• Scenario A: “Maximum Energy Yield” This scenario is according to the existing applications for PV farms where there is a total of, 6.4 GW of PV in the Northern Cape, and 2 GW distributed elsewhere in the country.
  • Scenario B: “Close to load centers” Here, only 2.6 GW of PV is considered in the Northern Cape, the remaining 5.8 GW is distributed across the country.
  • Scenario C: “According to Renewable Energy Development Zones” For this scenario 2.8 GW is considered in the Northern Cape, and 5.6 GW is distributed predominantly in the REDZ.

The cost impacts of the three scenarios were expressed in levelised form on the basis of units of produced electricity from PV. These included the Levelised cost of electricity, Levelised cost of transmission grid upgrades (per kWh of generated PV electricity), Levelised cost of distribution grid upgrades (per kWh of generated PV electricity) and Levelised cost of electrical transmission losses (cost of losses per kWh of generated PV electricity).

Figure 2:  Spatial presentation of Solar Potential

Figure 2: Spatial presentation of Solar Potential

The following GIZ study outcomes need to be considered 2:

  • The overall costs of the three scenarios are very similar. Decisions with respect to the future strategies for allocating PV farms in South Africa should consider additional criteria such as the risks associated with each allocation strategy. Specifically, the timely realisation of transmission grid upgrades is considerable. Therefore Scenario B and Scenario C (more heavily distributed PV) is more favorable as compared to Scenario A (large concentration of PV in the Northern Cape requiring significant transmission upgrades).
  • Consequently, the most economical approach will be to use the available transmission grid capacity in the Northern Cape up to its full extent for PV generation. This limit is estimated at 2.8 GW of installed PV capacity, and is still subject to grid infrastructure upgrades so that the full 2.8 GW can be realised.
  • PV capacity above this 2.8 GW limit should be distributed across the country. Besides solar irradiation/energy yield, other criteria such as required transmission and distribution upgrades, socio-economic impact, environmental impact etc. should also be considered when deciding upon the spatial allocation of these generators.

The study further concluded that future rules and regulations in South Africa, especially those relating to the REIPPPP, should consider these aspects in order to ensure the most successful and cost efficient deployment of utility scale renewable PV generation.


Power production from wind is highly sensitive to wind speed, which varies considerably across the country (Figure 3), and is influenced by localised climatic conditions. As such wind power will be confined to areas with high average wind speeds. The spatial distribution for future wind power plants will be such that grid capacity needs to be created in the areas with high average wind speeds. The consideration of suitable wind generation areas was a key consideration in the development of the REDZ 1.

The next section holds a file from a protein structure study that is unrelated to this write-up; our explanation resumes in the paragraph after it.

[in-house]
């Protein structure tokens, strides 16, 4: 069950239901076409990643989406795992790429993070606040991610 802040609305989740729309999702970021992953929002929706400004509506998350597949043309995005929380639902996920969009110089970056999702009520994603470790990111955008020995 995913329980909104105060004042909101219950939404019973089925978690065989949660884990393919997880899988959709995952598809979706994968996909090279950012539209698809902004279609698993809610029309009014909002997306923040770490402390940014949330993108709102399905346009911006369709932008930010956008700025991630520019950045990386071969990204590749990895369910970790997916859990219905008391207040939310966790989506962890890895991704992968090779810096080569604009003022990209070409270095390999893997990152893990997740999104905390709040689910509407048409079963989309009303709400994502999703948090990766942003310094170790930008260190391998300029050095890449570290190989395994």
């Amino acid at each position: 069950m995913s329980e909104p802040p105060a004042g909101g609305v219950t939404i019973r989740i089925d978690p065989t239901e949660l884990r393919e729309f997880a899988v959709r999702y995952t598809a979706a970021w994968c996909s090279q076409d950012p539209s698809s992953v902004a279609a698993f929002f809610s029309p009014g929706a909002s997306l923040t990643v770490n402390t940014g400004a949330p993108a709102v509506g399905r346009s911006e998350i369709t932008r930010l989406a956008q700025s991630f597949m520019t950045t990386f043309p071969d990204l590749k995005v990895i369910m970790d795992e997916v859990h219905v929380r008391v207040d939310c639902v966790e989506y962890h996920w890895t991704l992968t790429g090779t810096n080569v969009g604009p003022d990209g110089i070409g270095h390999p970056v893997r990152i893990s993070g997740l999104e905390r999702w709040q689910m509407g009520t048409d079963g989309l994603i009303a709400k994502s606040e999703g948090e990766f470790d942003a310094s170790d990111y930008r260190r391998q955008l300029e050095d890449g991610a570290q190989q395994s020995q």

Figure 3 - Spatial presentation of wind resources (Wind Atlas South Africa)

Figure 3: Spatial presentation of wind resources (Wind Atlas South Africa)

Transmission network capacity

A key challenge in the procurement of utility scale renewable energy is the cost and timeline for the creation of grid capacity to connect the REIPPPPs to the national grid. The location of the generation plants in relation to the grid is important, and directly impacts on grid connection scope, cost and timeline. The proximity of the new generation plant to the existing grid is on its own is not an indicator of grid capacity as the existing grid may be constrained, with little or no capacity to accommodate additional generation.  Grid constraints are becoming more prevalent as the IPP Programmes progress and the limited spare capacity (in areas with good resources) is depleted.  Grid connection will continue to be an increasing challenge in future bid windows. Proactive plans are required to procure grid capacity in alignment with the spatial generation plans of the country.

In support of understanding the short-term available transmission capacity, Eskom Transmission has published the Generation Connection Capacity Assessment of the 2016 Transmission Network (GCCA-2016) to communicate the grid’s capacity to connect all types of generation plant at high-voltage (HV) bus bars of the Main Transmission System (MTS) substations in 2016 3.

Figure 4 - Spatial presentation of GCCA-2016

Figure 4: Spatial presentation of GCCA-2016

Figure 4 (above) illustrates the spatial representation of the network capacity to connect generation as informed by the GCCA-2016. The scale of “red – orange – yellow – lime – green” is used to graphically show the range of available network capacity per transmission substation zone:

  • The red areas indicate substations that are over-subscribed and network upgrades are already essential. No further generation can be connected.